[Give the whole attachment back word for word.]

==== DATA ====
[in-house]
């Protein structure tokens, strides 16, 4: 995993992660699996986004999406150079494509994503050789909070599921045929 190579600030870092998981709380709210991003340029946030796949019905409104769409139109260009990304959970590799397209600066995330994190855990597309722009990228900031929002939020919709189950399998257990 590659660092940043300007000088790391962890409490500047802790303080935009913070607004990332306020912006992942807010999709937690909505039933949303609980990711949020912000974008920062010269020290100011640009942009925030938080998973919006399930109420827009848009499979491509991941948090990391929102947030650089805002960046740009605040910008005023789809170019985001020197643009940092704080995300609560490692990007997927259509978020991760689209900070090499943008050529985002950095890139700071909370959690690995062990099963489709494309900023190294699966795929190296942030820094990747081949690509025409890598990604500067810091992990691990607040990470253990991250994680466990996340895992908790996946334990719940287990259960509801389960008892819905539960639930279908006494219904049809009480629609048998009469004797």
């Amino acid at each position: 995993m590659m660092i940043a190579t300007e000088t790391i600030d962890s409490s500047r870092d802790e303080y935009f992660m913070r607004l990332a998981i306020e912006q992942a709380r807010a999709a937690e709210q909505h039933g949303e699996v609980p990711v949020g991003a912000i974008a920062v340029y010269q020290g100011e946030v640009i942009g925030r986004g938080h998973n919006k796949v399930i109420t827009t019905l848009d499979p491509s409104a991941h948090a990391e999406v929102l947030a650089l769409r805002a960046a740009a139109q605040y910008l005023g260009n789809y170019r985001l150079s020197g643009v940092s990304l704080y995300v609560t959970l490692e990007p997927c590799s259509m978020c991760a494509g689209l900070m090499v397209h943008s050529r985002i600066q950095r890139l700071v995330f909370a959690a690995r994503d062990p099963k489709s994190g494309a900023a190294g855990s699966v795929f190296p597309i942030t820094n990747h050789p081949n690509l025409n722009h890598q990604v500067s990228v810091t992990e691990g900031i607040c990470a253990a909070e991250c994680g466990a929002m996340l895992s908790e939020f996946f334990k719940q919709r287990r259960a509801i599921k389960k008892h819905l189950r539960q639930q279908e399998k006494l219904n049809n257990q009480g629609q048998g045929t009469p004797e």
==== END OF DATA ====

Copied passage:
[in-house]
């Protein structure tokens, strides 16, 4: 995993992660699996986004999406150079494509994503050789909070599921045929 190579600030870092998981709380709210991003340029946030796949019905409104769409139109260009990304959970590799397209600066995330994190855990597309722009990228900031929002939020919709189950399998257990 590659660092940043300007000088790391962890409490500047802790303080935009913070607004990332306020912006992942807010999709937690909505039933949303609980990711949020912000974008920062010269020290100011640009942009925030938080998973919006399930109420827009848009499979491509991941948090990391929102947030650089805002960046740009605040910008005023789809170019985001020197643009940092704080995300609560490692990007997927259509978020991760689209900070090499943008050529985002950095890139700071909370959690690995062990099963489709494309900023190294699966795929190296942030820094990747081949690509025409890598990604500067810091992990691990607040990470253990991250994680466990996340895992908790996946334990719940287990259960509801389960008892819905539960639930279908006494219904049809009480629609048998009469004797």
């Amino acid at each position: 995993m590659m660092i940043a190579t300007e000088t790391i600030d962890s409490s500047r870092d802790e303080y935009f992660m913070r607004l990332a998981i306020e912006q992942a709380r807010a999709a937690e709210q909505h039933g949303e699996v609980p990711v949020g991003a912000i974008a920062v340029y010269q020290g100011e946030v640009i942009g925030r986004g938080h998973n919006k796949v399930i109420t827009t019905l848009d499979p491509s409104a991941h948090a990391e999406v929102l947030a650089l769409r805002a960046a740009a139109q605040y910008l005023g260009n789809y170019r985001l150079s020197g643009v940092s990304l704080y995300v609560t959970l490692e990007p997927c590799s259509m978020c991760a494509g689209l900070m090499v397209h943008s050529r985002i600066q950095r890139l700071v995330f909370a959690a690995r994503d062990p099963k489709s994190g494309a900023a190294g855990s699966v795929f190296p597309i942030t820094n990747h050789p081949n690509l025409n722009h890598q990604v500067s990228v810091t992990e691990g900031i607040c990470a253990a909070e991250c994680g466990a929002m996340l895992s908790e939020f996946f334990k719940q919709r287990r259960a509801i599921k389960k008892h819905l189950r539960q639930q279908e399998k006494l219904n049809n257990q009480g629609q048998g045929t009469p004797e």